Domestic Robots Soon In Homes

Domestic Robots Soon In Homes

A new generation of androids is about to knock on the door of the house. Meet with these new companions.

We dreamed of it cyber majord ome or multilingual assistant way C-3PO, housekeeper or intelligent auxiliary as in I, Robot. And we get there little by little. Tomorrow, thanks to the progress of the research, everyone will finally be able to afford a domestic robot. For now, the only models that invite themselves at home, except for the culinary appliances that usurp this denomination, are robot vacuum cleaners (iRobot Roomba, Samsung, Neato, etc.) and robot mowers (Husqvarna , Bosch, Evo, etc.). Or others who know how to wash tiles (Winbot) and clean floors (Scooba).

There is a lot of expectation from the public, but it will still take a few years for products to offer a value for money, said Bruno Bonnell , CEO of the company Awabot, specializing in robotic solutions and administrator Robopolis, the main distributor of the sector. For now, we have the choice between robot toys sold between 50 and 1,000 dollars, and humanoids reserved for research or companies, which cost at least several thousand dollars.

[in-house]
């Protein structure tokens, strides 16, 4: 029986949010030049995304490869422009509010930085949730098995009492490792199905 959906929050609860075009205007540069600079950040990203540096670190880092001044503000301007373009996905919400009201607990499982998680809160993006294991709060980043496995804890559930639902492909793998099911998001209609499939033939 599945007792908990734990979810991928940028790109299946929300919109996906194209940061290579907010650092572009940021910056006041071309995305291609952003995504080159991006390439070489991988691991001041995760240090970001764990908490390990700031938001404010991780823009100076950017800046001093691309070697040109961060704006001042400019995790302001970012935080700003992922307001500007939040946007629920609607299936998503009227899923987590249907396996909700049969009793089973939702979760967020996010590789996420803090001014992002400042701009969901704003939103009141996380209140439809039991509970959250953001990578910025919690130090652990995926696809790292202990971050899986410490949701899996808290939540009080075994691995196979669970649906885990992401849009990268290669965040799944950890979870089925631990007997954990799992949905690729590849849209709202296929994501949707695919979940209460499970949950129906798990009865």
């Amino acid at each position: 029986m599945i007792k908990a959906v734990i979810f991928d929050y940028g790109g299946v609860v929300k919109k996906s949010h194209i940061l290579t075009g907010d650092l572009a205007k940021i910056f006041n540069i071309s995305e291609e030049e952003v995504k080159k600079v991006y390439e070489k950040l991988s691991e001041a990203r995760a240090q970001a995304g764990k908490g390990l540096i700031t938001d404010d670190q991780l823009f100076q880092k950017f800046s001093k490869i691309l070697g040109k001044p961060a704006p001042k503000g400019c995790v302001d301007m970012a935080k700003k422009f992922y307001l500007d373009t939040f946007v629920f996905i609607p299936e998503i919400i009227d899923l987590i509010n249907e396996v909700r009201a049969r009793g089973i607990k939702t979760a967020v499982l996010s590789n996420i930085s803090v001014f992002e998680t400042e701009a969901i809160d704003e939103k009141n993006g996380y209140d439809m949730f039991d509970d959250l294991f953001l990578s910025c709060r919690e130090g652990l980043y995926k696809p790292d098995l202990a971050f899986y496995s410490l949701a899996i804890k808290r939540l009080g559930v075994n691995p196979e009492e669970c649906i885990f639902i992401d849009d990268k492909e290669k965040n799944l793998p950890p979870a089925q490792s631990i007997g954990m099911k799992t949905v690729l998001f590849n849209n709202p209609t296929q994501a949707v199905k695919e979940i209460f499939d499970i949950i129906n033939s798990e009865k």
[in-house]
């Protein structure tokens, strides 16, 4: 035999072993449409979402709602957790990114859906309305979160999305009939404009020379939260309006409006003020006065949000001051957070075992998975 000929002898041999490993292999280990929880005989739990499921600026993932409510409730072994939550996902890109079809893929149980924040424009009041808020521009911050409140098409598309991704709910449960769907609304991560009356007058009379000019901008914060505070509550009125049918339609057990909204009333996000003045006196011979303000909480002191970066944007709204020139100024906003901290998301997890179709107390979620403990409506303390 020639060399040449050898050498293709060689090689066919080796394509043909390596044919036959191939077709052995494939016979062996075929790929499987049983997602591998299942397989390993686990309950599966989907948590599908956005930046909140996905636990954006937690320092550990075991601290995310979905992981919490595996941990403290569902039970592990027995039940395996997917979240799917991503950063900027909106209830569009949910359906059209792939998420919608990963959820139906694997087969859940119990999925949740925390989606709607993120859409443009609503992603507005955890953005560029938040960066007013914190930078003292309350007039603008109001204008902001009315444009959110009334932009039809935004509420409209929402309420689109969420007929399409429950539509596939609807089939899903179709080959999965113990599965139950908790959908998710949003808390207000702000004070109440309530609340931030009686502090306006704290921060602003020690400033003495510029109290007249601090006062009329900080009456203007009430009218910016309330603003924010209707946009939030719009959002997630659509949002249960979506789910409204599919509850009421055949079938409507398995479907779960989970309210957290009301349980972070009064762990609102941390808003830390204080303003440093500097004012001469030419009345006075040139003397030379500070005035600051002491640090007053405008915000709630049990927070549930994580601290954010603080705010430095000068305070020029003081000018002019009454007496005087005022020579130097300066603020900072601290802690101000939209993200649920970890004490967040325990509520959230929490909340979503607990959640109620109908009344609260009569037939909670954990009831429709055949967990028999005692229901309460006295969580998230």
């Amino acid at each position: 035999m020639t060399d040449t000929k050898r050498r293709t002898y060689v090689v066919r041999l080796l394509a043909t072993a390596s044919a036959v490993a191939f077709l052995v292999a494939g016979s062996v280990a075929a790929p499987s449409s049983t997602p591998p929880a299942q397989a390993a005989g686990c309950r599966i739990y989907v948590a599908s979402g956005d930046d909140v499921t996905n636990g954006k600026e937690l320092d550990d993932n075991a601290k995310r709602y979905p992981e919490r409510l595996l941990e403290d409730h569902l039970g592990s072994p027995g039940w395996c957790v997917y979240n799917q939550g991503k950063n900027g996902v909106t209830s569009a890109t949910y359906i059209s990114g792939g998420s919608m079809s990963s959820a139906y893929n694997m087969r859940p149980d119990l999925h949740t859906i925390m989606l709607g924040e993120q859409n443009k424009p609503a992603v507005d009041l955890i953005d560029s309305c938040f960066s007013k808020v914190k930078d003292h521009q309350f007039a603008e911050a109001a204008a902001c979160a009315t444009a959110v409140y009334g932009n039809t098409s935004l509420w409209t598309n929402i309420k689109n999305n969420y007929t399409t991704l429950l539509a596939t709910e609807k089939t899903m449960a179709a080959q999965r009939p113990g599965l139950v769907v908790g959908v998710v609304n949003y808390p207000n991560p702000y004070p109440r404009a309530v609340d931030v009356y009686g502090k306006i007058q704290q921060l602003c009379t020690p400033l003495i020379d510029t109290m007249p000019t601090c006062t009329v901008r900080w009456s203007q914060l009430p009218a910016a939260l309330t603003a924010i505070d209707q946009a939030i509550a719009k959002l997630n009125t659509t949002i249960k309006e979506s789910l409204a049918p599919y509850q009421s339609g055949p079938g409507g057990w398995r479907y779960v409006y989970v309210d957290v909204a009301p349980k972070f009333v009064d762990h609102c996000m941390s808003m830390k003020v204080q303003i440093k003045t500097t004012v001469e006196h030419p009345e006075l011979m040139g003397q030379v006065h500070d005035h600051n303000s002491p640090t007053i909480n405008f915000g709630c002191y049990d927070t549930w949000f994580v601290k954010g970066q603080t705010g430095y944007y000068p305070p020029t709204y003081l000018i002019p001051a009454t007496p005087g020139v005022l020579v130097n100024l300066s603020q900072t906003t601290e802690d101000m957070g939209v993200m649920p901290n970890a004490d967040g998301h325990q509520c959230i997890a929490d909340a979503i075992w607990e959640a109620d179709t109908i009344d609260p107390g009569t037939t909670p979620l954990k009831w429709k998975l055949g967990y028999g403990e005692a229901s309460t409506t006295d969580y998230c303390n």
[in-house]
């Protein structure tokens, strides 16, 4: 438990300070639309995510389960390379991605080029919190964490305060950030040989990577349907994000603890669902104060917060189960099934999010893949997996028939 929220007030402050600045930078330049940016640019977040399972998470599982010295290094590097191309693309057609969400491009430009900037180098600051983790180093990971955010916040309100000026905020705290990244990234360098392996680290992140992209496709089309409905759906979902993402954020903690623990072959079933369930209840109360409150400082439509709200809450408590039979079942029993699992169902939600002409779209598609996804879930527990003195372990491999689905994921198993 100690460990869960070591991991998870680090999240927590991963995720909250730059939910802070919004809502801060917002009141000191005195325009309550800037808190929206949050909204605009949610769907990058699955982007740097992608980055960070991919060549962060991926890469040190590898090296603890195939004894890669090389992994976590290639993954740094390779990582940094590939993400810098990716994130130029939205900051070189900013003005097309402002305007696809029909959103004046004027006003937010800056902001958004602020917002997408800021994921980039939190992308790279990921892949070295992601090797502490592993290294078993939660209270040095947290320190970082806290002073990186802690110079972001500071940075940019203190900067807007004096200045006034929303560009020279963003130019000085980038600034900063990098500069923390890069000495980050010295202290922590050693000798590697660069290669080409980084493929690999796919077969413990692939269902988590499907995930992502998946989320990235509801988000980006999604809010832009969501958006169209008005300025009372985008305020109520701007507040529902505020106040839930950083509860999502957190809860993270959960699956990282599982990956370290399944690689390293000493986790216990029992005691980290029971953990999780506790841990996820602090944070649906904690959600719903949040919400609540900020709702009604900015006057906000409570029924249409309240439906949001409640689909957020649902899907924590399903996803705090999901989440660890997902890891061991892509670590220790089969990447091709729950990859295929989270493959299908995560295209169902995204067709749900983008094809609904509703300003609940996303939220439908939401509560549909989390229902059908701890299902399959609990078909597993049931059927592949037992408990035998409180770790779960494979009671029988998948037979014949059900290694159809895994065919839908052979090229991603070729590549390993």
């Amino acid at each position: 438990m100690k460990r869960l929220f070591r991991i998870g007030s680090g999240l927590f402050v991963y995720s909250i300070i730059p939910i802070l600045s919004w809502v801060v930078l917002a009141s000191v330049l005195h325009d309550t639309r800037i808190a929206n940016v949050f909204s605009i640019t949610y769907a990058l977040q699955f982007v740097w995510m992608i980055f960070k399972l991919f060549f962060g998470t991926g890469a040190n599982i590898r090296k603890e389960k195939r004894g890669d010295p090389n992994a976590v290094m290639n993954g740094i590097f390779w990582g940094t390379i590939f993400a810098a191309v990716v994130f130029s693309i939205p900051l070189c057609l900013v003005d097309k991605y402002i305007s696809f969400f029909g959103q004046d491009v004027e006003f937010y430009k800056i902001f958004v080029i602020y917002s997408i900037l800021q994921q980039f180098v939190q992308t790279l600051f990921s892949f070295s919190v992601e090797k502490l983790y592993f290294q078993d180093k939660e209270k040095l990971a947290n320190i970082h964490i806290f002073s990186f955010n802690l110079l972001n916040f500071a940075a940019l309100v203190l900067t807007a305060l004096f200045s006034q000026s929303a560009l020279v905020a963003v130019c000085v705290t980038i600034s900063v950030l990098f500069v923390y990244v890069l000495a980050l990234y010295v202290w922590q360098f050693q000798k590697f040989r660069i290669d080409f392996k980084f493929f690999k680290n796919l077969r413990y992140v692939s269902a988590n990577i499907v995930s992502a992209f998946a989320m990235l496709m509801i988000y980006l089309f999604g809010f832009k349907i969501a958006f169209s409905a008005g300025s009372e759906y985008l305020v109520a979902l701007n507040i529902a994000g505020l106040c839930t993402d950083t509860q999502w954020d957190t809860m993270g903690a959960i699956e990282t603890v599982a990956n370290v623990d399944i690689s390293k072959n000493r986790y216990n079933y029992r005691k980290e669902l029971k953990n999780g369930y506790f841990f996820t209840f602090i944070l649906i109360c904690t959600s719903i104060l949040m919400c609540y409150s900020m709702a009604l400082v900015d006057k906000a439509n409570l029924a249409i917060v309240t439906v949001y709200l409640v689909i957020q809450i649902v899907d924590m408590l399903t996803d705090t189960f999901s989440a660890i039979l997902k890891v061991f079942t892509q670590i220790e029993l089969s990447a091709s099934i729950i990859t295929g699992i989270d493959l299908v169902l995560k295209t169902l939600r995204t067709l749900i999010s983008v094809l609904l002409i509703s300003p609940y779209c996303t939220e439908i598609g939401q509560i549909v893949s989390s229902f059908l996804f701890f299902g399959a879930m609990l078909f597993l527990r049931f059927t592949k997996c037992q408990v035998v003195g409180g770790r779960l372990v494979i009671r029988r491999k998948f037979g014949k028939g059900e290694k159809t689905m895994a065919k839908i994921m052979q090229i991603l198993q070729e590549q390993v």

A robot that detects emotions

The same goes for Aldebaran, which manufactures the Nao and Pepper robots. The robots that do the housework, clear the table and react intelligently to your orders are out of reach today. The ones we see in the lounges or on the Internet videos are concepts, like the concept cars of the car manufacturers.

The Pepper robot sold 6,000 copies in 6 months.

Impossible, therefore, to buy a smart robot? Not exactly. We can already go to the other end of the planet, in Japan, where Aldebaran decided to sell its Pepper model. “The success is such that we are limited to sales slots of one minute every month, says Julien Seret. Six thousand copies have been sold since six months. “The price? The equivalent of 1500 dollars, plus a subscription of about 200 dollars per month (maintenance, associated services, access to applications). Pepper is a nice, wheel-mounted 1,20m Android that can detect human emotions based on facial expressions and the intonation of their voices.

He knows how to play riddles, perform some dance moves and can get rich using apps. Customers love Pepper because of its design, its gestures and its ability to dialogue. As it is programmable and can be expanded with applications, anyone can adapt it to their needs. Most buyers use it for entertainment, learning English and music, and communicating with other family members. He is a domestic companion.

“With the seniors, he will remind the drugs to take”

The Buddy robot will be marketed at the end of 2016.